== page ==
Most funeral homes in P.E.I. are seeing an increase in memorial services now that pandemic gathering limits have been lifted, an industry association says.
The P.E.I. Funeral Directors and Embalmers Association said many of its members are quite busy, as families who chose to delay services until more people could attend are now able to properly celebrate the lives of their loved ones.
"We like to gather as a community when somebody passes and celebrate their life," funeral director David Ferguson said.
"Now we're able to gather in larger numbers like it was before the pandemic. And it's increasing the workload for services that were put off for some people ... but it's actually a good thing for families and the grieving process."
Ferguson said most funeral homes are "more than happy" to accommodate more people than during the pandemic, though there are also some which continued to hold a lot of smaller services while restrictions were in place.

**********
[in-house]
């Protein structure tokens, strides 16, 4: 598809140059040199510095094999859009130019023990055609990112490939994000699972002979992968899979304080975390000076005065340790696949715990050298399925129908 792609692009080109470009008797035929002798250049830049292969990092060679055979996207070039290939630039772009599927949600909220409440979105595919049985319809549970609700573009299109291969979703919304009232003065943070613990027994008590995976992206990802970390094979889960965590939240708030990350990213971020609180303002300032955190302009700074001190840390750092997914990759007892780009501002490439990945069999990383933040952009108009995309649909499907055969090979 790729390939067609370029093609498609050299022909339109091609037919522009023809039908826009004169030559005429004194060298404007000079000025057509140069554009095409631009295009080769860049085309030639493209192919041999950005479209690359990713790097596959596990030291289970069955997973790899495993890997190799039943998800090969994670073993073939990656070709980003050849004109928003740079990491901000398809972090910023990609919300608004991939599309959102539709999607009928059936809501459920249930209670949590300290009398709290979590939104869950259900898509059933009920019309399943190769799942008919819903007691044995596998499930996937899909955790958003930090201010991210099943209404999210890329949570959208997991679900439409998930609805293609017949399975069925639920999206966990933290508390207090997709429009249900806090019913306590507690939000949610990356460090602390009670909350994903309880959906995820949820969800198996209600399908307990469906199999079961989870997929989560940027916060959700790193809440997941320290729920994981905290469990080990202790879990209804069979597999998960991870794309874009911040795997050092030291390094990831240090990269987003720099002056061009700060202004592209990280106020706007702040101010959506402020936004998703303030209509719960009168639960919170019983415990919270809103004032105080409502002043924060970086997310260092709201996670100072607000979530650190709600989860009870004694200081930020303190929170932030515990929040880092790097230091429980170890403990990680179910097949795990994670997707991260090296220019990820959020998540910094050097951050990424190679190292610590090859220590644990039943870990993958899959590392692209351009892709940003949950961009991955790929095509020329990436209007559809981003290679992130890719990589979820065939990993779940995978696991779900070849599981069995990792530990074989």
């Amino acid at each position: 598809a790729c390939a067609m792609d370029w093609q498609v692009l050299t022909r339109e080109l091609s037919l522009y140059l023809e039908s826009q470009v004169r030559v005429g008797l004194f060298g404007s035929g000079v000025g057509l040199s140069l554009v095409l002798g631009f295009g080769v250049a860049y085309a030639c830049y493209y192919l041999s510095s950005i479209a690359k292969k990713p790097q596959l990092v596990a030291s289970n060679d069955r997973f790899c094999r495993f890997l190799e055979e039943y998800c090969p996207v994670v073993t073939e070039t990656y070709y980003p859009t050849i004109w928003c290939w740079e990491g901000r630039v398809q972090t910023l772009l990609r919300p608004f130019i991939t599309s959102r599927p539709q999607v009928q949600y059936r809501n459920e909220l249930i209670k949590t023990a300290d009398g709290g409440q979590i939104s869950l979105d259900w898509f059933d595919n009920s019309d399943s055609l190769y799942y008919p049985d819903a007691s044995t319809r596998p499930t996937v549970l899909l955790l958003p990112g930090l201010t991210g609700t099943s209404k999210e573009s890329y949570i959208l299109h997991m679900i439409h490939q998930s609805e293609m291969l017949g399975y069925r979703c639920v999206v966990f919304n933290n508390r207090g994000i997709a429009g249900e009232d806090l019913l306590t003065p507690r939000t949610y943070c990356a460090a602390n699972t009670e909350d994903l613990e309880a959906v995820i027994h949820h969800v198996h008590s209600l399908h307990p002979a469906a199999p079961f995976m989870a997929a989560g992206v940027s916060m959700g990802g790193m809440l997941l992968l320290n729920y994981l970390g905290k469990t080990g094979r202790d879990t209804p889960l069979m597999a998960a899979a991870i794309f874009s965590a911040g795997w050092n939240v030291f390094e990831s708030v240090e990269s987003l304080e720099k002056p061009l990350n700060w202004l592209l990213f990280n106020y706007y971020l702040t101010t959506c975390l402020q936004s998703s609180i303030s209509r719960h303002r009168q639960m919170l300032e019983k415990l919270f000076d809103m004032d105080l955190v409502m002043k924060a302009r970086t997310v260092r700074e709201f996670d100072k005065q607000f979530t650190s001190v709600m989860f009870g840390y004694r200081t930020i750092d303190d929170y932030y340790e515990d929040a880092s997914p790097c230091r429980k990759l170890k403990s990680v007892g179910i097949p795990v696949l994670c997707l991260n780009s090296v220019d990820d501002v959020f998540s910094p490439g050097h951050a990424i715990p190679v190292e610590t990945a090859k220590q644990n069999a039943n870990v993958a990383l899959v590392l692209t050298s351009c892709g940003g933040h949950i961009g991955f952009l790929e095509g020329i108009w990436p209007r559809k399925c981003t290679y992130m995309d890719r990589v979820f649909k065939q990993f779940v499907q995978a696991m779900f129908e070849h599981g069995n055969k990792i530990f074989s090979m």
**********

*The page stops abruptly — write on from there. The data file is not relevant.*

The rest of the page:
"It's difficult for the grieving process when we put services off. It's better to do them at the time or close to the time than doing them, in you know, six months or a year after the fact," he said.
But while more people are now able to attend a service, Ferguson said the pandemic is still leaving its mark on most proceedings, and he's definitely noticing there are fewer people attending wakes than before COVID-19.
"It'll take time for everybody to feel comfortable," he said. "Some are wearing masks and some aren't. And of course, that's an option that's available. But I think everybody has become more aware of their surroundings."
Ferguson said only time will tell whether things will ever get back to what they were before the pandemic. But he said for families, being able to grieve their loved ones with the rest of their community makes a world of difference.
"We had a service yesterday at a country church and the church was full. So it was wonderful to see the church full with people," he said.
"We gather as a community to celebrate fun events, and we gather as a community to celebrate funerals. And for families to have that presence of a church being full, you know, it makes them feel a little bit better. They know that their loved one was very well respected in the community."